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The entry for "adjective" is displayed below.
WordReference Random House Learner's Dictionary of American English © 2015
ad•jec•tive /ˈædʒɪktɪv/USA pronunciation
n. [countable]WordReference Random House Unabridged Dictionary of American English © 2015
- Grammara member of a class of words that describe nouns, as nice in a nice day, or beautiful in She is very beautiful.Abbr.:adj.
- Grammarof, relating to, or functioning as an adjective;
adjectival: an adjective phrase.
(aj′ik tiv), n.
- Grammar[Gram.]any member of a class of words that in many languages are distinguished in form, as partly in English by having comparative and superlative endings, or by functioning as modifiers of nouns, as good, wise, perfect.
- Grammarpertaining to or functioning as an adjective;
adjectival:the adjective use of a noun.
- not able to stand alone;
- Law[Law.]concerning methods of enforcement of legal rights, as pleading and practice (opposed to substantive).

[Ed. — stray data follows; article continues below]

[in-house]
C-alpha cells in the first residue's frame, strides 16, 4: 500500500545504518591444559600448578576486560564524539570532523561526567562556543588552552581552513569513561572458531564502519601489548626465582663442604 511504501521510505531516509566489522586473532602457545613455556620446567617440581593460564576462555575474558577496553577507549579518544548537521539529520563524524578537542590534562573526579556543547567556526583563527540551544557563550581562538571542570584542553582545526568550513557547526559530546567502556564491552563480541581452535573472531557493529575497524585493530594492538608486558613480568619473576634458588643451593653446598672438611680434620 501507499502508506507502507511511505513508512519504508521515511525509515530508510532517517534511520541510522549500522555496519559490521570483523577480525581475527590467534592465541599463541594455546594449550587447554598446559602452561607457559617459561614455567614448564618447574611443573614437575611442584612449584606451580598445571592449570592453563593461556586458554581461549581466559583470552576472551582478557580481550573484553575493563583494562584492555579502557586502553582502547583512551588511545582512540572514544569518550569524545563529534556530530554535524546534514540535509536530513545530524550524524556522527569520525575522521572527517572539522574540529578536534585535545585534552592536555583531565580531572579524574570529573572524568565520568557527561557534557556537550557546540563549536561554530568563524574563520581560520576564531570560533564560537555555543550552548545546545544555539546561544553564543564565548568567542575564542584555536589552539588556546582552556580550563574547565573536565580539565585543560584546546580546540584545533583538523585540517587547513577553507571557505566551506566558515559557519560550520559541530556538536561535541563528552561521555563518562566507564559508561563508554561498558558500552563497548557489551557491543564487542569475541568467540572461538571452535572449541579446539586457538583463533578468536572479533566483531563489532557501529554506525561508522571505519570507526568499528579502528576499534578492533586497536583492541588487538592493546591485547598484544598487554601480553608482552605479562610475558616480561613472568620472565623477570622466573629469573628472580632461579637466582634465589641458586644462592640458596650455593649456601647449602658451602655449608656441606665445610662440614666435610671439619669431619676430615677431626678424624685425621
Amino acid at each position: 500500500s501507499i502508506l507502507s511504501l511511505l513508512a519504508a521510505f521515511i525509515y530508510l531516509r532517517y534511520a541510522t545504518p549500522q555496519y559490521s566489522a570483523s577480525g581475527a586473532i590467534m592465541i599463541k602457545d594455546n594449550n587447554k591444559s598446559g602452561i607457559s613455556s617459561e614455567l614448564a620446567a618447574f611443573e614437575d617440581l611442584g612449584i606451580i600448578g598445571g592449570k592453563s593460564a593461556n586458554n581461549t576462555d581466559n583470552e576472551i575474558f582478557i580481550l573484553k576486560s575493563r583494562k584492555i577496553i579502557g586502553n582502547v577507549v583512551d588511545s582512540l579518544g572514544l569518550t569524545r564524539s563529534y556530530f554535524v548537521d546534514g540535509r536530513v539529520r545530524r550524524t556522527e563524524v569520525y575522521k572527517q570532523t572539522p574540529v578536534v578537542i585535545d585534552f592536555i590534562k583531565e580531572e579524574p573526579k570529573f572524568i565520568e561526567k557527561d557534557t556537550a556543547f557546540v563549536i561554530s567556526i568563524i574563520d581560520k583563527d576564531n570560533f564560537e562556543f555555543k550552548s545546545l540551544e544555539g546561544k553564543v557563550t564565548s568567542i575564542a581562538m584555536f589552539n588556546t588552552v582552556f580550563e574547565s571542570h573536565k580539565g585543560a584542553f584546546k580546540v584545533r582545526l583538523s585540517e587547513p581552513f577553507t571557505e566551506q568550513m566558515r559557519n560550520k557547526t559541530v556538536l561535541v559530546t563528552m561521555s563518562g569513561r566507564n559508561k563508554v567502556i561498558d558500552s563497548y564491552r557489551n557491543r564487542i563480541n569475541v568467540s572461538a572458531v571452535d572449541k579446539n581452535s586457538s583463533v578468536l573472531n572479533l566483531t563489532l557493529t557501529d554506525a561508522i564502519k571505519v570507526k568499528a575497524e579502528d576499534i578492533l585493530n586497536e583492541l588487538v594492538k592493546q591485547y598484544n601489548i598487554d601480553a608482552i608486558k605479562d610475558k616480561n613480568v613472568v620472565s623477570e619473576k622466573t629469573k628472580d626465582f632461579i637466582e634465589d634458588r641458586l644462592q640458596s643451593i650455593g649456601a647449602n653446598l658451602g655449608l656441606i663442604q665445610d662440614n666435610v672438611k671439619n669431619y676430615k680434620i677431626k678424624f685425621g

- Textiles(of dye colors) requiring a mordant or the like to render them permanent (opposed to substantive).
- Late Latin adjectīvum, neuter of adjectīvus, equivalent. to adject(us) attached, added, past participle of ad(j)icere (ad- ad- + -jec-, combining form of jac- throw + -tus past participle suffix) + -īvus -ive
- Middle English 1350–1400
Collins Concise English Dictionary © HarperCollins Publishers::
adjective /ˈædʒɪktɪv/ n
- a word imputing a characteristic to a noun or pronoun
- (as modifier): an adjective phrase
Etymology: 14th Century: from Late Latin adjectīvus attributive, from adjicere to throw to, add, from ad- to + jacere to throw; in grammatical sense, from the Latin phrase nōmen adjectīvum attributive nounadjectival /ˌædʒɪkˈtaɪvəl/ adj
- additional or dependent